Second Annual Worldwide Rocket Launch Report, 2017. Bob Zimmerman

Jan 04, 02:47 AM


(Photo: models of Arianespace launch vehicles )

Twitter: @BatchelorShow

Second Annual Worldwide Rocket Launch Report, 2017. Bob Zimmerman

This new graph suggests that the three most important trends I noted last year are continuing. While Russia showed some recovery from its terrible year in 2016, its launch totals continued to be far below their yearly average since the mid-1990s. Russia had predicted they would complete 30 launches in 2017, and assuming they do not have more failures in 2018 I expect them to try to meet that goal this coming year. Their problem of course is avoiding launch failures, something Russia has, as yet, failed to avoid. [Update: One of my readers, mkent, pointed out that I had miscounted the Russian launch total for 2017, and after checking I discovered he was correct. Russian only managed to tie SpaceX with 18 launches, not 20. I have corrected the graph accordingly.]

The graph does reveal one interesting historical detail about Russia. During the Soviet era that nation routinely launched as many rockets per year as the entire world does today. Many of those launches however were short term lightweight spy satellites, designed to remain in orbit only a month or so before they would send a capsule back to Earth with film for developing. Such satellites haven’t been practical or economical for decades, however, superseded by high resolution digital cameras placed in higher orbits that could beam their images down to Earth and stay in orbit for years. Thus, the need to launch so often for this purpose no longer exists.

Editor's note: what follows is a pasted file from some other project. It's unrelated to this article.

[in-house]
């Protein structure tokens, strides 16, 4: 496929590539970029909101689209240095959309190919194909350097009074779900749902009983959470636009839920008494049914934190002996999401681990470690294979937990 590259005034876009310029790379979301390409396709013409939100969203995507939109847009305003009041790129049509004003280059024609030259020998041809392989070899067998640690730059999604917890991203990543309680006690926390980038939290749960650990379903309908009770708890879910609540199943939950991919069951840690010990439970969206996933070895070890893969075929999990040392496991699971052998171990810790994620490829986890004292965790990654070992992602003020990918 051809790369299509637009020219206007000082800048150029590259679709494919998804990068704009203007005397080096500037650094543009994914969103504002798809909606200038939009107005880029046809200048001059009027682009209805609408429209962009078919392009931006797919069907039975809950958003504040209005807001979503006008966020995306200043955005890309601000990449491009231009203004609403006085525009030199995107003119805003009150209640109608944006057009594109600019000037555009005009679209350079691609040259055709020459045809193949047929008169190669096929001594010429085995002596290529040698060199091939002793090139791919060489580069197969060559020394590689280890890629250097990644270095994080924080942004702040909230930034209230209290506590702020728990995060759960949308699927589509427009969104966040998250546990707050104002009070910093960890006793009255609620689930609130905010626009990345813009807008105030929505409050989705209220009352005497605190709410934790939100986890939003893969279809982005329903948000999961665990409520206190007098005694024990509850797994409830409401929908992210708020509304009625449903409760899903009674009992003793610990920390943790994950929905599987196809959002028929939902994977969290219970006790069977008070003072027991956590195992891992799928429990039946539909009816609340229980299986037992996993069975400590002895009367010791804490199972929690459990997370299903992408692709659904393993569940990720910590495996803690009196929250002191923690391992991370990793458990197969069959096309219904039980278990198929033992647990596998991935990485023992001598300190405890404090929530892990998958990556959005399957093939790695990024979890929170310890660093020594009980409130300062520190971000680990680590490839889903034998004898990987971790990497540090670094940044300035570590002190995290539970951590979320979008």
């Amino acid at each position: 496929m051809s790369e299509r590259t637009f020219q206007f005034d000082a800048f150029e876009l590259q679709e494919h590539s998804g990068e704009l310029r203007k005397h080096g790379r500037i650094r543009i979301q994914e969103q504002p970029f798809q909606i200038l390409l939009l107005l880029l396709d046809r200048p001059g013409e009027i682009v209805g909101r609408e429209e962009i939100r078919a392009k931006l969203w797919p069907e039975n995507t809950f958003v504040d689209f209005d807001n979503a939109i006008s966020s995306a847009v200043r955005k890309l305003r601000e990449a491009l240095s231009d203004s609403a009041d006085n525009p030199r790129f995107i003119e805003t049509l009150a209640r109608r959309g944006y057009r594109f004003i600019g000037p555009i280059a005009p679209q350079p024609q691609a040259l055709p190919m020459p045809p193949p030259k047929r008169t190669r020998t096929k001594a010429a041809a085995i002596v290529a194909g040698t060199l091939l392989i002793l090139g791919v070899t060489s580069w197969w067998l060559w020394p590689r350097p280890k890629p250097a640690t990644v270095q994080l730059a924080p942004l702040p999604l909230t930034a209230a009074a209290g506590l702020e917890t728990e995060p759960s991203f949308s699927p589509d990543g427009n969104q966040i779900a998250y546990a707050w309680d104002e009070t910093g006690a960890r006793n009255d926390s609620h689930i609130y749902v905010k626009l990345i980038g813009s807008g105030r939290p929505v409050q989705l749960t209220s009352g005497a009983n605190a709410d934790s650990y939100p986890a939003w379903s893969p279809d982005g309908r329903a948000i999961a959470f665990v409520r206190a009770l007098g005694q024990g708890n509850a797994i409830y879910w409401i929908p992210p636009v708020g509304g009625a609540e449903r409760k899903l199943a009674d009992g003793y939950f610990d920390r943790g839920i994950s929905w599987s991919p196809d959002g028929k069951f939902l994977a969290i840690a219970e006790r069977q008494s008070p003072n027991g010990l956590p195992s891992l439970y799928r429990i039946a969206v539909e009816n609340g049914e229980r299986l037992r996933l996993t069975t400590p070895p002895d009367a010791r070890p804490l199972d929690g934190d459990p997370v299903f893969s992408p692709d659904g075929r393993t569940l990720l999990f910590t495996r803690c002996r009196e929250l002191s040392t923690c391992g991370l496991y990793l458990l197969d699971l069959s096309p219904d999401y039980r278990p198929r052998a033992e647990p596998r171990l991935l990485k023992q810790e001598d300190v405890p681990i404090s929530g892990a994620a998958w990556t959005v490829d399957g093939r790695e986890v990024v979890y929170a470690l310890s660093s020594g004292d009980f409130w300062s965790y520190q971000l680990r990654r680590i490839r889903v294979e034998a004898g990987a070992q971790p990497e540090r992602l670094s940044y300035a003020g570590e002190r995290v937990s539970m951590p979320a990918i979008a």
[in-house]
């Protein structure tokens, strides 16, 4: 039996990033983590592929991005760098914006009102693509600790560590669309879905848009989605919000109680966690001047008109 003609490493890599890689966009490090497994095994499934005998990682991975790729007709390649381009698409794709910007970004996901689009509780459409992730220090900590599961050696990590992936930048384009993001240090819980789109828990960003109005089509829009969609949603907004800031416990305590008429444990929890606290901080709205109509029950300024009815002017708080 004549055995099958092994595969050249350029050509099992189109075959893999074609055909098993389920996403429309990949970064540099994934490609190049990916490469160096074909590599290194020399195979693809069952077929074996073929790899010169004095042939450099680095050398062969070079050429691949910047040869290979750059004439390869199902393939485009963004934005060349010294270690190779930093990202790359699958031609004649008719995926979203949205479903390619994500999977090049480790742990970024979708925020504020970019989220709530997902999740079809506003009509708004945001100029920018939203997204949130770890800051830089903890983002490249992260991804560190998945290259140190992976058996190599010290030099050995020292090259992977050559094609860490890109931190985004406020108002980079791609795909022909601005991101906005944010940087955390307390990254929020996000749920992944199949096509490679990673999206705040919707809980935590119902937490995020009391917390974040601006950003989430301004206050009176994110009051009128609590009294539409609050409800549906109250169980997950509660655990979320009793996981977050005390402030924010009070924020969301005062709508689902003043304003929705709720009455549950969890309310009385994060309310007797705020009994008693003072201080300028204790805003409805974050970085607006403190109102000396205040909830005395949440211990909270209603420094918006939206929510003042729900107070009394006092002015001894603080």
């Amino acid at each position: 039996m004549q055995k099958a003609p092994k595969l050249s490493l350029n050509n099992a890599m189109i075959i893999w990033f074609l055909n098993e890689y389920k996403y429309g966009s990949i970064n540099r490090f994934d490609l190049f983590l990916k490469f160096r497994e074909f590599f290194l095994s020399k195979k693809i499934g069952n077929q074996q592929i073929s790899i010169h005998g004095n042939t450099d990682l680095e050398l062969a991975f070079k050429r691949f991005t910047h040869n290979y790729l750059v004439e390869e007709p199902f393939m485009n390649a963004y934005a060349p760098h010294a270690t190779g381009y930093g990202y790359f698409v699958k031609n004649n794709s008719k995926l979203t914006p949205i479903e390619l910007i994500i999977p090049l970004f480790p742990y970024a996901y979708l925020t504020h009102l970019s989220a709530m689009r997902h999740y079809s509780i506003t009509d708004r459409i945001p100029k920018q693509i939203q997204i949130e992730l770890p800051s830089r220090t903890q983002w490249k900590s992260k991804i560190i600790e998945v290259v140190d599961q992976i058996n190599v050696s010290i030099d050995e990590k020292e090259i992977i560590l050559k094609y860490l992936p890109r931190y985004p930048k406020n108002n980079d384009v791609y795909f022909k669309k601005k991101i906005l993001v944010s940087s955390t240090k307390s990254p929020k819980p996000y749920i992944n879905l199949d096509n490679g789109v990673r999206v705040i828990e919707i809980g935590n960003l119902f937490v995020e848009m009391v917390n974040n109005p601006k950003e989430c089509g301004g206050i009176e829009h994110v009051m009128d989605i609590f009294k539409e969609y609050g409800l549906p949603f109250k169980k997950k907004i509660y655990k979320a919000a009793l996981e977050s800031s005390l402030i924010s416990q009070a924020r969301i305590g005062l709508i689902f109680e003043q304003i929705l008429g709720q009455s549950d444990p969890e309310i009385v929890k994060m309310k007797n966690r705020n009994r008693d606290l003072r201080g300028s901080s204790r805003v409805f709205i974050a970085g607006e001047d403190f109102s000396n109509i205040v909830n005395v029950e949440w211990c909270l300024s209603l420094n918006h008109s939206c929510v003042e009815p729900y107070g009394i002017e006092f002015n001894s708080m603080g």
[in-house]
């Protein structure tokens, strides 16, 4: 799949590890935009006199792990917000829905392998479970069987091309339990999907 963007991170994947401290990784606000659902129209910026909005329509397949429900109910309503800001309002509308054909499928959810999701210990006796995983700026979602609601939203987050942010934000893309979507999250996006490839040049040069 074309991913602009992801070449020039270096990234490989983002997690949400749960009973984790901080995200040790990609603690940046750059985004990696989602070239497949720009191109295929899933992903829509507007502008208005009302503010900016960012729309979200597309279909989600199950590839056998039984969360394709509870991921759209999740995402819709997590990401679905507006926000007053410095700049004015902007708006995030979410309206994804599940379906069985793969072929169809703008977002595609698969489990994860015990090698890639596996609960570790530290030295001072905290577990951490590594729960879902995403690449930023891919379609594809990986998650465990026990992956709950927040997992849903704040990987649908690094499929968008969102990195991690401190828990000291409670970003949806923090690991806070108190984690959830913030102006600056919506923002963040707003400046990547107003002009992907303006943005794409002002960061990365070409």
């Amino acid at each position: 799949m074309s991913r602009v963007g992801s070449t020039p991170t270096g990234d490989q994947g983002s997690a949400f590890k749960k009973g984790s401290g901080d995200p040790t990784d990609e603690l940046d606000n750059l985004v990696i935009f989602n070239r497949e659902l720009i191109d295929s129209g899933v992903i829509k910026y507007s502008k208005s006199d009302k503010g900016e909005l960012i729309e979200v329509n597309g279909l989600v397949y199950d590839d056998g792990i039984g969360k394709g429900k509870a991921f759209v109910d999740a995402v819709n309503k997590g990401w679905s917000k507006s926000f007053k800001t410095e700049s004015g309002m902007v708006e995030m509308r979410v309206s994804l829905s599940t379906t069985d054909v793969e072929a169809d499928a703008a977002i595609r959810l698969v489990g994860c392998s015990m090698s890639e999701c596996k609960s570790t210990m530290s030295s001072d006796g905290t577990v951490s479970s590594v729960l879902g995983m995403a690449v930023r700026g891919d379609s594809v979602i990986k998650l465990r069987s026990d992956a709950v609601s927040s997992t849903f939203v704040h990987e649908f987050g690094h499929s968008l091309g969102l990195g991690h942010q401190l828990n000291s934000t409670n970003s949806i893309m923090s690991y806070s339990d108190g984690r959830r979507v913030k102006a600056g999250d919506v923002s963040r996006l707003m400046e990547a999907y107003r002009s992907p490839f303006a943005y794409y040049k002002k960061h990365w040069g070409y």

The seventeen successful launches by China put it smack dab in the center of that nation’s average number of yearly launches since 2010, but this was about half the number of launches they had predicted they would complete. Because of two launch failures in the summer, including the failure of their biggest rocket (Long March 5 on its second launch), China shut down all launches for the rest of the summer and early fall. This pause prevented them from achieving their goal of 30 launches for the year, though the large number of launches they completed in the year’s last three months (10) suggests that they will make it happen in 2018.